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Health Educ Res. 2011 Aug;26(4):624-37. doi: 10.1093/her/cyr018. Epub 2011 Mar 31.

Extending social cognition models of health behaviour.

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  • 1Peninsula College of Medicine & Dentistry, University of Exeter, PCMD Building, St Luke's Campus, Heavitree Road, Exeter EX1 2LU, UK. charles.abraham@pcmd.ac.uk

Abstract

A cross-sectional study assessed the extent to which indices of social structure, including family socio-economic status (SES), social deprivation, gender and educational/lifestyle aspirations correlated with adolescent condom use and added to the predictive utility of a theory of planned behaviour model. Analyses of survey data from 824 sexually active 16-year-olds (505 women and 319 men) tested three hypotheses. Firstly, social structure measures will correlate with behaviour-specific cognitions that predict condom use. Secondly, cognition measures will not fully mediate the effects of social structural indices and thirdly, the effects of cognitions on condom use will be moderated by social structure indices. All three hypotheses were supported. SES, gender and aspirations accounted for between 2 and 7% of the variance in behaviour-specific cognitions predicting condom use. Aspirations explained a further 4% of the variance in condom use, controlling for cognition effects. Mother's SES and gender added an additional 5%, controlling for aspirations. Overall, including significant moderation effects, of social structure indices increased the variance explained from 20.5% (for cognition measures alone) to 31%. These data indicate that social structure measures should to be investigated in addition to cognitions when modelling antecedents of behaviour, including condom use.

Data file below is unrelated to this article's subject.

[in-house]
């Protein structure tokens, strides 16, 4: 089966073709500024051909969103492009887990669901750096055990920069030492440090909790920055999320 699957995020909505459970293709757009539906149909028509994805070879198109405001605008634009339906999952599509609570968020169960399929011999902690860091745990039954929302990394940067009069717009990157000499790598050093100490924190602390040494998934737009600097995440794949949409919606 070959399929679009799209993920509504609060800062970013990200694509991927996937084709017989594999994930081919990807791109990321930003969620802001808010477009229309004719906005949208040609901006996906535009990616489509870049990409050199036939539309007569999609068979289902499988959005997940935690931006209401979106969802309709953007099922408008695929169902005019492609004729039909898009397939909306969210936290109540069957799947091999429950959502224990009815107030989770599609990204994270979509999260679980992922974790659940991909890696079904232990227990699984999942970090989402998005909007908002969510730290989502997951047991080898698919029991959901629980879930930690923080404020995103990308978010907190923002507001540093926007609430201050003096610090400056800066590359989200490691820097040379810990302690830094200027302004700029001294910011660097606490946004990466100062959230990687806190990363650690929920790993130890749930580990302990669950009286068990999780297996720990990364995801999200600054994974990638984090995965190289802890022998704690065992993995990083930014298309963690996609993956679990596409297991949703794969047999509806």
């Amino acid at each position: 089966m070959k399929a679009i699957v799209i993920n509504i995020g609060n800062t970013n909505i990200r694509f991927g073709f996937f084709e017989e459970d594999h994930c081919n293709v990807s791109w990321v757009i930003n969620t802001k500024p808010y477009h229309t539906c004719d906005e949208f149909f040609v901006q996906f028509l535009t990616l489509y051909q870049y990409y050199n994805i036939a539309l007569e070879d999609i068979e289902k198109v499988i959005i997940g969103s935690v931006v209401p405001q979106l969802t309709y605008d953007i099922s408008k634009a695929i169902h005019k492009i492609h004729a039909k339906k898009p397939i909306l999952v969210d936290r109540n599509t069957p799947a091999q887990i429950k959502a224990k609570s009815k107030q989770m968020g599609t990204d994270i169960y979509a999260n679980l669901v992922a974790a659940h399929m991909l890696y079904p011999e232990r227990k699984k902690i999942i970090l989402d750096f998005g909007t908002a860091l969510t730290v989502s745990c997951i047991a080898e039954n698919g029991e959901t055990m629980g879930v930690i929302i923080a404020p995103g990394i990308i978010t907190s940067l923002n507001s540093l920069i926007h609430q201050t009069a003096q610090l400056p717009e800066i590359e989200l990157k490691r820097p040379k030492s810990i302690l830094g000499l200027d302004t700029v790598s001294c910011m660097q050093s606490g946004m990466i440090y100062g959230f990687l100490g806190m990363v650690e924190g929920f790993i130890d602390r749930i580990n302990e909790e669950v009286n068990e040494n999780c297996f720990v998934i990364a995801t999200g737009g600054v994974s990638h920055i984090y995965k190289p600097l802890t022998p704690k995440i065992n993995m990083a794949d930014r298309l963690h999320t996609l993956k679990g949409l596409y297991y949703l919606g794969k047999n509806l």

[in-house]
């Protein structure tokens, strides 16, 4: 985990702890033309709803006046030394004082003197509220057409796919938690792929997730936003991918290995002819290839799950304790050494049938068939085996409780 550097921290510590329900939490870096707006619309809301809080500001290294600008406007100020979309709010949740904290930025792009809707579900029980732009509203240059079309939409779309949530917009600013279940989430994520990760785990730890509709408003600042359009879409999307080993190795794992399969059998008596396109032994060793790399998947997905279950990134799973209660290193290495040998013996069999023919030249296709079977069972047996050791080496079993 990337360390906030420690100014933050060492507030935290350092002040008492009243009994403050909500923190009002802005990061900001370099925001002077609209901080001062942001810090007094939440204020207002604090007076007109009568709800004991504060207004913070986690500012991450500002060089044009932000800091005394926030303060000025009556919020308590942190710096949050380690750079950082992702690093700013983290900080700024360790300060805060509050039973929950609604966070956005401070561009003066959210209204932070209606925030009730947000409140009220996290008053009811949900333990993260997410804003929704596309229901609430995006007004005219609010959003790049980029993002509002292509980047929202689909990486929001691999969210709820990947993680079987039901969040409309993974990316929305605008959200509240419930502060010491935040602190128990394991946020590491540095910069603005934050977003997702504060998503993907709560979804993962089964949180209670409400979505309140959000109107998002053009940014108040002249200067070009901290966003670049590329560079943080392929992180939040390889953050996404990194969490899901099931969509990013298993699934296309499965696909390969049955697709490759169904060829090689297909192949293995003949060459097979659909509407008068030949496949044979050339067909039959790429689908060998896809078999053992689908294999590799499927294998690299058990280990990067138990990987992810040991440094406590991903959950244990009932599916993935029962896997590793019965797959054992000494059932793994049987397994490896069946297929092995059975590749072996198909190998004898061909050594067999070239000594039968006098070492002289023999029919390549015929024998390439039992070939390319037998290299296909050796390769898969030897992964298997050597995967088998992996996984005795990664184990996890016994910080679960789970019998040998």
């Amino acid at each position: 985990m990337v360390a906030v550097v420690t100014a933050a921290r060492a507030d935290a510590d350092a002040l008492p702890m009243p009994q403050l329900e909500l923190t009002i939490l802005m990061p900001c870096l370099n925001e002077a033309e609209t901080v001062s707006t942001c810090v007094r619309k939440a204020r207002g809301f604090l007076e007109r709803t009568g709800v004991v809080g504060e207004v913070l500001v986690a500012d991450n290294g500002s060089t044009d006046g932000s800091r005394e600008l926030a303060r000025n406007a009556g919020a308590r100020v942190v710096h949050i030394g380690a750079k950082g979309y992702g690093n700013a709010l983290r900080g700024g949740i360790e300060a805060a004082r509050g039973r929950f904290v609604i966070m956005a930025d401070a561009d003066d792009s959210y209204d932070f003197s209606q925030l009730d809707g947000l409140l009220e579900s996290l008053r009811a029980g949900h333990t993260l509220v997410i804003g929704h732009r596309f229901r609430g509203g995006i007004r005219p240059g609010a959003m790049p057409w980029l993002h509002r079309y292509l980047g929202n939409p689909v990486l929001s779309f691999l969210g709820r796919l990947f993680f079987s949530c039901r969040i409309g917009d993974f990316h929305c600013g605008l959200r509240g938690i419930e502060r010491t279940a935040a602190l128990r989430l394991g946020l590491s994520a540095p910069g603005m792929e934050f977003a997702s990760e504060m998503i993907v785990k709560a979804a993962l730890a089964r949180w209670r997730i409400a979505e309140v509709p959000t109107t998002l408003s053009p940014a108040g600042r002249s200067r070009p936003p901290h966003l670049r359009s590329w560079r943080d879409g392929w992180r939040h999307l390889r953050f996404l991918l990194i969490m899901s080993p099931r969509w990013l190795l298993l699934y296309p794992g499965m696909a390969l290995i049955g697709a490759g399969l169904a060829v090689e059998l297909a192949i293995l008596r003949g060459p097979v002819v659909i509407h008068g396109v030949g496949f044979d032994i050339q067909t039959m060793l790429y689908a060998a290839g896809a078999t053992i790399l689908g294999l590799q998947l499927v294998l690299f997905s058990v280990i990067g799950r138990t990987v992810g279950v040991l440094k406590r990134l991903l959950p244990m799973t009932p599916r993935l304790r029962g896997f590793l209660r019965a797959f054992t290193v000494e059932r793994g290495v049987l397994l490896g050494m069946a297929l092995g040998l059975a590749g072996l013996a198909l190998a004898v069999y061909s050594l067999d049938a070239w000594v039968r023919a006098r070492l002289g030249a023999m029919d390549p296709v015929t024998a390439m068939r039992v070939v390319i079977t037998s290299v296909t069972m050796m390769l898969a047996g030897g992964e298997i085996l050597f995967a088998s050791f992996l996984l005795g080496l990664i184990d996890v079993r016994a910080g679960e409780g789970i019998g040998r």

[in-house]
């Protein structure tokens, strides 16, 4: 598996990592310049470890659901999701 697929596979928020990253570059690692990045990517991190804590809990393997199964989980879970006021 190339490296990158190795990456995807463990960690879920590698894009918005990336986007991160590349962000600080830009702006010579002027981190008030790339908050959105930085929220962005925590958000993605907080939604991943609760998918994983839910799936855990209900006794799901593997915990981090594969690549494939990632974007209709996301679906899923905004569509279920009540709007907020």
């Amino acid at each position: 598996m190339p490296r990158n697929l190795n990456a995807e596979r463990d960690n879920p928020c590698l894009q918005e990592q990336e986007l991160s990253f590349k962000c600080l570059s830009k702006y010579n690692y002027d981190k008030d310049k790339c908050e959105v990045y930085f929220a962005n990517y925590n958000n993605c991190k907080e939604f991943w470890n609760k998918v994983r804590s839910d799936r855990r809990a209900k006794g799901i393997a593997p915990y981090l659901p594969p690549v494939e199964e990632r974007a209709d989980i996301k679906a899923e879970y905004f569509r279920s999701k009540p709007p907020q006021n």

PMID:
21459763
DOI:
10.1093/her/cyr018
[PubMed - indexed for MEDLINE]
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